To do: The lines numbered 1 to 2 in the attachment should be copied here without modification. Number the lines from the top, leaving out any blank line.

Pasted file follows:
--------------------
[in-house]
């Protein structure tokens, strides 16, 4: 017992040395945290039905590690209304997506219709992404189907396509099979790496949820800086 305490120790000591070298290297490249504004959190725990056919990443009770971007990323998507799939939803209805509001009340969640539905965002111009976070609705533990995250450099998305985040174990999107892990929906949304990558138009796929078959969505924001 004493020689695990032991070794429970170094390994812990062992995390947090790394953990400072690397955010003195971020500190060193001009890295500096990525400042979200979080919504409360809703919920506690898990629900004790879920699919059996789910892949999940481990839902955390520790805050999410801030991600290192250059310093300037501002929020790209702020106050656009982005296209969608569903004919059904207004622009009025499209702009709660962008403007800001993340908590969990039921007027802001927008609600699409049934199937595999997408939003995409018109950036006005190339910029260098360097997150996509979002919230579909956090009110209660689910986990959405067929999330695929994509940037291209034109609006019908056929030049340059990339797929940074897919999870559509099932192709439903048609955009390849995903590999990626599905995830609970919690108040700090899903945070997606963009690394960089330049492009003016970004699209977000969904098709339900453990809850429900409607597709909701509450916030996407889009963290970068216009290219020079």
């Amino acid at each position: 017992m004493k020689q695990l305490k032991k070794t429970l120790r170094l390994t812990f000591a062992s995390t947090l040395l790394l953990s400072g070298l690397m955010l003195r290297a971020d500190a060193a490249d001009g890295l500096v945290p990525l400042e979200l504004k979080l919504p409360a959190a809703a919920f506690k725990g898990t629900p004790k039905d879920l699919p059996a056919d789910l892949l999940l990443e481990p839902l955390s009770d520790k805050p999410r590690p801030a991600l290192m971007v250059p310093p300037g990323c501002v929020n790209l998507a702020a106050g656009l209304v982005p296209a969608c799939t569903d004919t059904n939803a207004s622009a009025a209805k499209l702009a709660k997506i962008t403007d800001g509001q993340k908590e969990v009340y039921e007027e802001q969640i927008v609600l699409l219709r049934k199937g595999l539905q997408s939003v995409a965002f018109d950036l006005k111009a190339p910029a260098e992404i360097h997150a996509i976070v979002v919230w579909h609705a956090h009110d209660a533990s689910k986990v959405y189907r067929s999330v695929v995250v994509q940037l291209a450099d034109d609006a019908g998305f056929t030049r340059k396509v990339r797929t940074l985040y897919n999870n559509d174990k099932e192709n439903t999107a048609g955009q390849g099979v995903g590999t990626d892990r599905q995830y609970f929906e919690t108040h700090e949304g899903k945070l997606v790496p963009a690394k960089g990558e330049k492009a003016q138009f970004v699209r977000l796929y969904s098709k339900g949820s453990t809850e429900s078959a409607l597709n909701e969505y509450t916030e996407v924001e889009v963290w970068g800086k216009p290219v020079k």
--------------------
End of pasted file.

[in-house]
């Protein structure tokens, strides 16, 4: 017992040395945290039905590690209304997506219709992404189907396509099979790496949820800086 305490120790000591070298290297490249504004959190725990056919990443009770971007990323998507799939939803209805509001009340969640539905965002111009976070609705533990995250450099998305985040174990999107892990929906949304990558138009796929078959969505924001 004493020689695990032991070794429970170094390994812990062992995390947090790394953990400072690397955010003195971020500190060193001009890295500096990525400042979200979080919504409360809703919920506690898990629900004790879920699919059996789910892949999940481990839902955390520790805050999410801030991600290192250059310093300037501002929020790209702020106050656009982005296209969608569903004919059904207004622009009025499209702009709660962008403007800001993340908590969990039921007027802001927008609600699409049934199937595999997408939003995409018109950036006005190339910029260098360097997150996509979002919230579909956090009110209660689910986990959405067929999330695929994509940037291209034109609006019908056929030049340059990339797929940074897919999870559509099932192709439903048609955009390849995903590999990626599905995830609970919690108040700090899903945070997606963009690394960089330049492009003016970004699209977000969904098709339900453990809850429900409607597709909701509450916030996407889009963290970068216009290219020079």